How exchange rates have raised motorcycle prices recently
The EX250F was priced at $3000 for a long, long time. It was generally accepted that no one made much money at that price, but it's common practice for manufacturers or stores to price some products at or below cost, to try to get you to buy something else while you're there or come back in a couple years and get something more expensive. This is known as a loss leader.
When Kawasaki released the redesigned 250J in 2008, they added US$500 to the price, most likely to make a little money on it for a change, and to pay some of the development and tooling costs of the new design. Now, in August 2011, the price has climbed $700 more, to US$4200, not including dealer fees and stuff.
So, Kawasaki has a good-selling bike and is price gouging, right?
Nope. This has nothing to do with Kawasaki wanting to rip off the consumer. Rising prices in the past few years have nearly all been due to the change in the value of the Japanese Yen. In 2007, when Kawasaki was setting the price for the 2008, each US dollar was (and had been for years) worth about 115 Yen. Now in September 2011, it's down to 76. For Americans wanting to buy Japanese products, and Japanese companies wanting to sell things in the US, this is bad, bad, bad. To explain, here's Wes:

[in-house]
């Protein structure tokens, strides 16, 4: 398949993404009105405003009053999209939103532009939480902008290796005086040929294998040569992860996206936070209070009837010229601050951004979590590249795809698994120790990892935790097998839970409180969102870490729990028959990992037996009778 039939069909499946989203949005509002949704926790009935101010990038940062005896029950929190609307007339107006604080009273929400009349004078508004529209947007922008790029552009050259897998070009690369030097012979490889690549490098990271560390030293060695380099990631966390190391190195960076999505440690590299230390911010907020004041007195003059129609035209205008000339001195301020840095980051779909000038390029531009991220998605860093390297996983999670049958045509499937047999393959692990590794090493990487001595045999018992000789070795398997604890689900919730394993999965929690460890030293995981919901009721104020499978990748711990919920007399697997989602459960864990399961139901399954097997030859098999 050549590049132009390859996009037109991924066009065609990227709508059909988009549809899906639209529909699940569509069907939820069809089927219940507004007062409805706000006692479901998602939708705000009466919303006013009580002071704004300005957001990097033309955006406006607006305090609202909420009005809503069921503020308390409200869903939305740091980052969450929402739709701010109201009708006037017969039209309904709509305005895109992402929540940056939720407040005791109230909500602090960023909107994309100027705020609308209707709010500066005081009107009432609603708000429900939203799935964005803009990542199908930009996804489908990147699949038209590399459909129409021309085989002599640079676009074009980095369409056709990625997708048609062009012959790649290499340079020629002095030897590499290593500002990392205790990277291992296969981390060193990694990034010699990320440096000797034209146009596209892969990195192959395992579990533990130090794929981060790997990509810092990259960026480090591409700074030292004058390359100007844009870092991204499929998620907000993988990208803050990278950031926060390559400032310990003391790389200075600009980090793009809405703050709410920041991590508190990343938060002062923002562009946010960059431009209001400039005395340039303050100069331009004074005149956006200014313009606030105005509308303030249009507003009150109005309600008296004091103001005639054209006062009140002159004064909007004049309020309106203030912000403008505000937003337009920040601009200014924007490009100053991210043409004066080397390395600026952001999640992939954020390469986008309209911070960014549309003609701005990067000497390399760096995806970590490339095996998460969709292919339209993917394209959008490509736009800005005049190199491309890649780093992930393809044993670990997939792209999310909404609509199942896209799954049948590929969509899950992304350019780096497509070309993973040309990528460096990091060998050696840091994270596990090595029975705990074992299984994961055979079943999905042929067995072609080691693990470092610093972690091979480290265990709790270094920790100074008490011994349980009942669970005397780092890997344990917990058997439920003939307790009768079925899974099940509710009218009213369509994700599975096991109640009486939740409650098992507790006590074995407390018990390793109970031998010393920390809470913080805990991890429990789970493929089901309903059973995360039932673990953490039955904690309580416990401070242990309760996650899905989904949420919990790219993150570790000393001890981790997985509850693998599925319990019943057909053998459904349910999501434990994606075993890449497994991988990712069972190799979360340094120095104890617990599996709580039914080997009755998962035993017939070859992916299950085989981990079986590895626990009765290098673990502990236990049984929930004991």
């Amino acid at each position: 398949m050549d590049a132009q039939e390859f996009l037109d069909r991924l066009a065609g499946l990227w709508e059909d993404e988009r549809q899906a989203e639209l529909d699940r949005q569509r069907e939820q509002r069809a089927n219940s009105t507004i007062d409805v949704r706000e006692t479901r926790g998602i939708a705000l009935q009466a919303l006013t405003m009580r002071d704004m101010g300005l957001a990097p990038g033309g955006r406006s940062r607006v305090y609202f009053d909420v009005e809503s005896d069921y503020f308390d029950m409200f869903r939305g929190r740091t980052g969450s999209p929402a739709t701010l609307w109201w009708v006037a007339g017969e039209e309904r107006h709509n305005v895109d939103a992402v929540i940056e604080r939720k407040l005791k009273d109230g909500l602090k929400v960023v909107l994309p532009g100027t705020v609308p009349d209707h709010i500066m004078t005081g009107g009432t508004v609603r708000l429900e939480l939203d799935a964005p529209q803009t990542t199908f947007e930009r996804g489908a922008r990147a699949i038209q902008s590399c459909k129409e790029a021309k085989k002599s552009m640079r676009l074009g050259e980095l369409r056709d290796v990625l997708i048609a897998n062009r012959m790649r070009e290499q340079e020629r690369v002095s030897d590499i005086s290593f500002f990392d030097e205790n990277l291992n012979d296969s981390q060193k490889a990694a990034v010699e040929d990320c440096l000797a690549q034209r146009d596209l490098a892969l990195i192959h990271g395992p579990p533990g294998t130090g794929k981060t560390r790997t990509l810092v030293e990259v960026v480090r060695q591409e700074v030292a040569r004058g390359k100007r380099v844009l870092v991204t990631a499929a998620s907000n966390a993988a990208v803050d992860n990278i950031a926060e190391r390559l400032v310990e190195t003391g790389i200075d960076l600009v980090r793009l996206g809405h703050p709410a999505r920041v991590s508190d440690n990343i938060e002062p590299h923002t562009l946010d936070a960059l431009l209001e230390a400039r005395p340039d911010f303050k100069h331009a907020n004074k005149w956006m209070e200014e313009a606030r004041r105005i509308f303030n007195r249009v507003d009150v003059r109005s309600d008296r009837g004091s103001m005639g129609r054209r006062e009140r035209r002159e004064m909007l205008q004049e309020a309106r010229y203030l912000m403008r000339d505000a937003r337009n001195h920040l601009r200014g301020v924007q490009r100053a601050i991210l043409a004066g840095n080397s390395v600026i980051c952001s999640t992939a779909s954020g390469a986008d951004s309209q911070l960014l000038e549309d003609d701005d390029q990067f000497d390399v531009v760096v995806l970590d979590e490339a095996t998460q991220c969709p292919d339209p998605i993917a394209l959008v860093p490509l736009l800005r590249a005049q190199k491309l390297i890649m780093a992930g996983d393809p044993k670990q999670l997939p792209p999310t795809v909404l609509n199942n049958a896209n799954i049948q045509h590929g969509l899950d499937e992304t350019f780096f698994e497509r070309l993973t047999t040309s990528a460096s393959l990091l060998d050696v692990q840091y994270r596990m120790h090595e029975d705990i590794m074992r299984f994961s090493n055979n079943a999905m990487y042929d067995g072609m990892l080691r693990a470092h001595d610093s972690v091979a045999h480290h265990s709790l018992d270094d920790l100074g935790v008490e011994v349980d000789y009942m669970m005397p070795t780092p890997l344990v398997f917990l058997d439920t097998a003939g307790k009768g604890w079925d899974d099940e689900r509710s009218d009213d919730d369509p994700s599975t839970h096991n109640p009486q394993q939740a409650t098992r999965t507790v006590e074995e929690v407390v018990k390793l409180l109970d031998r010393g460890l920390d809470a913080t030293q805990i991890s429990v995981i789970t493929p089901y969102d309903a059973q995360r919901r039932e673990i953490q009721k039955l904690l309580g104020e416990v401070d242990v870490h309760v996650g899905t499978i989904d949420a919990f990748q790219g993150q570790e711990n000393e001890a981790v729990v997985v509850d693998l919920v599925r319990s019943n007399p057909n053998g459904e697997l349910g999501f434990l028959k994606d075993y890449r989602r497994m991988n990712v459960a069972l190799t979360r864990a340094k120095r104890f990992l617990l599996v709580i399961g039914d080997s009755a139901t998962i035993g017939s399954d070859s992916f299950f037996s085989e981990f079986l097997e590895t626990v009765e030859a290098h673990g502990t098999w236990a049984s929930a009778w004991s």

Price gouging? You need to understand money. Money is a relative thing. Foreign currencies are not expressed in terms of US dollars. You need to stop this American-centric thinking and look around your planet.....
Okay, so let's say you're an American with some skills and a bunch of tools. Every day you buy $100 worth of wood, work for 8 hours, and make a coffee table. You also use $20 worth of nails, screws, varnish, and stuff.
So, your total investment is $120 plus 8 hours work. You sell it in Canada for $250 CDN.
If the Canadian dollar is worth 95 cents US, you've sold that table for $237.50 US, netting you $117.50 for your 8 hours of work, so you're making $14.69 an hour.
Now, let's pretend that the world economy falls suddenly apart, a large number of Canadians lose their life savings through a billion-dollar Ponzi Scheme, most of the major Canadian banks fail, Canadians start losing their homes due to a sub-prime mortgage crisis, the sled-dog sector posts massive layoffs (affecting the parts industry and other critical markets), and the Canadian government prints an extra 7 billion Canadian dollars to bail out Bay Street... all while the Canadian Armed Forces wage a war in Iran and try to rebuild Pakistan.
This horrible turn of events causes the Canadian dollar to plummet. Now it is only worth 70 cents US.
If you sell your table in Canada for $250 CDN (the price last year), you will receive $175 US, but your costs are still the same in your local market: $120. So now your profit is $55, meaning you're only making $6.88 an hour.
What do you do? You raise your prices! You can't feed your kids on seven bucks an hour!
Working the math backwards, to make your same wage you now need to charge $339.29 CDN. So, you start charging $330 CDN for the same table you sold last year for $250 CDN.
Now: Is it reasonable for the Canadians to accuse you of price gouging?